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The Zimmerli Art Museum Presents Japanese-Inspired Work from its Permanent Collection
Félix Bracquemond (French,1833-1914), Plate from the Rousseau Dinner Service, c1866-75. Earthenware with transfer-printed design, 13 13/4 inch diameter (35 cm). Acquired with the Brother International Corporation Japonisme Art Acquisition Fund, 1997.0094
NEW BRUNSWICK, NJ.- The Jane Voorhees Zimmerli Art Museum at Rutgers, The State University of New Jersey, presents fourteen French and American paintings and ceramics inspired by Japanese art and aesthetics, a style known as Japonisme. Selected from the Zimmerli’s renowned Japonisme collection, one of the largest of its kind, Japonisme Highlights: Paintings and Ceramics from the Collection presents a stunning group of nineteenth-century French and American objects that demonstrate the powerful impact of Japanese art and craft on Western artists. Featured in this display are decorative arts objects designed by Félix Bracquemond, Joseph-Théodore Deck, Emile Gallé, a founder of the Art Nouveau style, and J. Vieillard & Cie. The exhibition is curated by Christine Giviskos, the Zimmerli’s Associate Curator for Nineteenth-Century European Art.

After United States Commodore Matthew Perry and his fleet arrived in 1853, Japan established trade and diplomatic relations with the West, ending Japan’s self-isolation of more than two hundred and fifty years. During the 1860s, Japanese prints, books, textiles, and ceramics became increasingly available in European capitals. The 1862 International Exhibition in London, the 1867 Universal Exposition in Paris, and the 1876 Centennial Exhibition in Philadelphia played a major role in presenting Japanese art to a large and fascinated public. Artists in France, England and the United States soon began incorporating Japanese motifs into their works, making Japonisme a major artistic trend during the late nineteenth century.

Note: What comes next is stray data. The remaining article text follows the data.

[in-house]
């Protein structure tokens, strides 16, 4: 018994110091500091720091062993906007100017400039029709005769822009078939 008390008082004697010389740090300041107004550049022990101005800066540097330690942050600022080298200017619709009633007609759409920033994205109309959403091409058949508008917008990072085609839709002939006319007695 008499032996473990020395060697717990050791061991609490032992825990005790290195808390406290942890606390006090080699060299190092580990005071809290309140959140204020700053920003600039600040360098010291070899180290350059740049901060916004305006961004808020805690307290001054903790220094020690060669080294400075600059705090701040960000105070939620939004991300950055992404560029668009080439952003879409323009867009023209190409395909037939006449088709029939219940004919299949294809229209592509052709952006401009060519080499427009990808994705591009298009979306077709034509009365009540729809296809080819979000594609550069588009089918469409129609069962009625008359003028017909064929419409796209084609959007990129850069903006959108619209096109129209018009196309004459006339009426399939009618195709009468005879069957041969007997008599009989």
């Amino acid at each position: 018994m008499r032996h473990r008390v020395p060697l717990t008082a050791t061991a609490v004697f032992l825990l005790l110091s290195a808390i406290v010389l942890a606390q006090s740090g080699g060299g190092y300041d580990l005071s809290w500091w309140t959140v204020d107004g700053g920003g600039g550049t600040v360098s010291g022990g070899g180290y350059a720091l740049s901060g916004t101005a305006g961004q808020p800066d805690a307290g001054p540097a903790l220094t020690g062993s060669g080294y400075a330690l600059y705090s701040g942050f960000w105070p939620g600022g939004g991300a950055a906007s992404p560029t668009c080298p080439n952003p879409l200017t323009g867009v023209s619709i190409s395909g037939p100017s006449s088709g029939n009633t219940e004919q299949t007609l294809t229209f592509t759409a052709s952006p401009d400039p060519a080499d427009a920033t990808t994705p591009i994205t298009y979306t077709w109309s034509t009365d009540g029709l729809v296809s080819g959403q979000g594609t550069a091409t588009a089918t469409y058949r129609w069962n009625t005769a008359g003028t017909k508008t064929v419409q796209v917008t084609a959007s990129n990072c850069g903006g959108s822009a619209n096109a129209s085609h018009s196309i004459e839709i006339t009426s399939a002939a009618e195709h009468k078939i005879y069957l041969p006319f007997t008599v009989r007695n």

European ceramics manufacturers responded quickly to the new taste for Japanese wares. In 1866, François-Eugène Rousseau, a Paris porcelain manufacturer, commissioned Félix Bracquemond, a prominent French printmaker, to create designs for a porcelain dinner service. Bracquemond adapted designs of flowers, plants, fish and insects he had studied in Japanese prints. This innovative use of Japanese motifs on French porcelain created a sensation when the Rousseau service was exhibited at the 1867 Paris Universal Exposition, prompting an explosion of Japonisme in the 1870s. This exhibition features several pieces from the Rousseau service, as well as ceramics by the Bordeaux firm J. Vieillard et Cie, which made Japanese-inspired works a central part of their production during the 1870s and 1880s. Also on view is Joseph-Théodore Deck’s large ceramic figure La Japonaise, a masterpiece of form and decoration, as seen in the elegant figure’s intricately colored and patterned kimono.

Several paintings in the show demonstrate the ways Western artists took on both the subject matter and compositional style of Japanese paintings and prints in their own work. Paul Marie Lenoir’s Japanese Ferry shows a group of young Japanese women on a pleasure boat, a common subject in traditional Japanese prints known as ukiyo-e, "depictions of the floating world,” representing daily life and leisure activities. Charles Guilloux's Moonlight Landscape with Poplars and Charles Caryl Coleman's Night Owl both derive their evocative tonal qualities from Japanese landscapes. Coleman's painting is also among the earliest works by an American painter to embrace the Japanese aesthetic.

Suzanne Delehanty, Director of the Zimmerli Art Museum, noted, "Our Kusukabe-Griffis Gallery for Japonisme is a jewel that has been long-treasured by our visitors. During its renovation, this exhibition and future small installations of Japonisme will present these much loved objects in other gallery contexts so that our audiences can experience them anew."

The Zimmerli’s Japonisme collection (comprising paintings, drawings, ceramics, prints, photographs, and rare books) is a significant extension of its notable holdings in late nineteenth-century French art; it also reflects the historic connections between Rutgers University and Japan. The Zimmerli’s Kusukabe-Griffis Gallery, established in 1994, is named for Taro Kusukabe, who in 1867 enrolled at Rutgers College to become one of the first Japanese students to enroll at an American institution of higher education, and William Elliot Griffis, and 1869 Rutgers College graduate who became one of the great early scholars of Japanese culture.

Jane Voorhees Zimmerli Art Museum | Rutgers | Félix Bracquemond | Joseph-Théodore Deck | Emile Gallé | François-Eugène Rousseau |


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